Disused agricultural buildings scatter our rural landscape. With changes to farming practices, these buildings no longer serve their intended purpose. They could be repurposed, yet permission for barn conversions has been restrictive. Could a review of Permitted Development Rights transform the landscape and boost demand for barn conversion?

Changes to Permitted Development Rights

Agricultural buildings are full of character and generally surrounded by beautiful countryside. As such, they have the potential to make desirable homes, wedding venues, holiday lets and more. However, getting permission for the redevelopment of barns, stables and other units isn’t straightforward. This could be about to change.

To support its house-building ambitions, the British Government are considering easing the rules. There is a focus on making better use of existing infrastructure. This is particularly important in rural areas, where residential and commercial developments are needed, yet the countryside is protected.

A consultation on changes to Permitted Development Rights closed on 25 September. The proposal is to be presented to the Government before the end of the year and could become law in 2024.

How Will Changes Increase Barn Conversions?

The proposals have not become law yet, but they favour agricultural diversification and development. For a start, Class Q Agricultural to Residential could be increased from a maximum of 5 dwellings to 10. In addition, it is proposed that a single-storey extension of up to 4 meters could be included as part of a barn conversion.

Secondly, Class R Agricultural to Flexible Commercial use could be relaxed. This could open up opportunities to convert barns and renovate redundant buildings for uses including:

  • Outward-bound sporting activities
  • Holiday lets or temporary campsites
  • Farm Shops & cafes
  • Wedding venues

Thirdly, equestrian and forestry buildings may be included in the list of agricultural buildings that can be repurposed and extended.

Charred Timber for Barn Conversions

Traditional British barns are made from locally available building materials, with stone, brick and timber construction being popular options. The materials, how they were constructed or laid and the colour have regional variations. When undertaking barn conversions, it is deemed appropriate to preserve this heritage and local identity.

Further information on Adapting Traditional Farm Buildings is provided by Historic England.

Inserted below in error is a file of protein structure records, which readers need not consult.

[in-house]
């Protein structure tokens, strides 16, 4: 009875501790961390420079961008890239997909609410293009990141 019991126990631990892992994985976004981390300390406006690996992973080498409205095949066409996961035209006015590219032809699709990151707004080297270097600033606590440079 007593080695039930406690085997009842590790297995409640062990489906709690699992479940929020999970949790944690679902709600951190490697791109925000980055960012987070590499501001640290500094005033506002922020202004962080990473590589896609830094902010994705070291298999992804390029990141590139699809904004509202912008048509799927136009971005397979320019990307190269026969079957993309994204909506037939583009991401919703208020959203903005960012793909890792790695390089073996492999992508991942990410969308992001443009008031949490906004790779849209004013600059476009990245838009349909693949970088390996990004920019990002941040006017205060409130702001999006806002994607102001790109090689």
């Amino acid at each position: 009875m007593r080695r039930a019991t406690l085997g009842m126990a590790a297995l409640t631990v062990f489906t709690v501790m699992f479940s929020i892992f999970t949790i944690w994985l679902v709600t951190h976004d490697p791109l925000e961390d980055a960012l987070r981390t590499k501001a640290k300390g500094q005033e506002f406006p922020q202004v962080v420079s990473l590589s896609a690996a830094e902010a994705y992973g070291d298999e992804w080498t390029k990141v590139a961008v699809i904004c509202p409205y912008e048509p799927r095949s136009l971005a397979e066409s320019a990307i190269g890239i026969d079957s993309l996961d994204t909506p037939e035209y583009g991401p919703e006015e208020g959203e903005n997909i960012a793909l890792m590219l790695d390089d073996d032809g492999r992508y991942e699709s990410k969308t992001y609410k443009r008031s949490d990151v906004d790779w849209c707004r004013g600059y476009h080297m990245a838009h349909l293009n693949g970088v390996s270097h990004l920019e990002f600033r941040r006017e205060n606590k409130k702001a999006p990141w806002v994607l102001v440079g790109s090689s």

Exterior Solutions Ltd has supplied blackened timbers for several barn conversions, including Black Barn by architects, Studio Bark. Black barns were a distinctive feature of East Anglia, along with areas of Western and Southern England. One reason is that the dark finish is renowned for blending in with the landscape.

Another transformation of agricultural outbuildings was the Bilton Fields development. BoBen Construction specified Shou Sugi Ban® cladding, along with zinc roofing and bricks. The result is a contemporary style informed by the original buildings.

Why Use Charred Timber Cladding for Barn Conversions?

Our charred timbers have a timeless finish. Using the traditional Japanese technique of yakisugi, the charring process naturally blackens the wood. The process also alters the cell structure, making the timber cladding resilient to the British weather, burrowing insects, mould and rot.

Painting wood black means that regular reapplications are required to prevent the timber from being exposed when the paint flakes and peels. In contrast, charring isn’t a surface layer application, it is part of the wood and requires considerably less maintenance.

If you have plans for a barn conversion and are looking for blackened timbers to create an authentic look and sensitive renovation, get in touch. You can download our Shou Sugi Ban® charred timber brochure from our website and request a sample selection to compare the best options for your project. Alternatively, call us on 01494 711800 to discuss your requirements.

Nature-inspired Wedding Venues

If you are considering a barn conversion for commercial use, it is good to know that nature-inspired settings are highly desirable wedding venues. From woodland weddings to timber-framed barns, a relaxed rustic vibe and connection with the great outdoors is a popular choice for modern brides.

Take a look at The Tythe Barn in Oxfordshire, Silchester Farm in Berkshire or Lady Grey Farm in Cheshire for inspiration. They are all stunning examples of how old agricultural buildings can be given a new lease of life as wedding venues!

Finally, as we’re on the topic of weddings, we have some fantastic news to share. We are delighted to inform you that our Managing Director, Lana Harrison, got engaged whilst on holiday last month. As a family-run business, this news is close to our hearts and we couldn’t be happier. Congratulations Lana!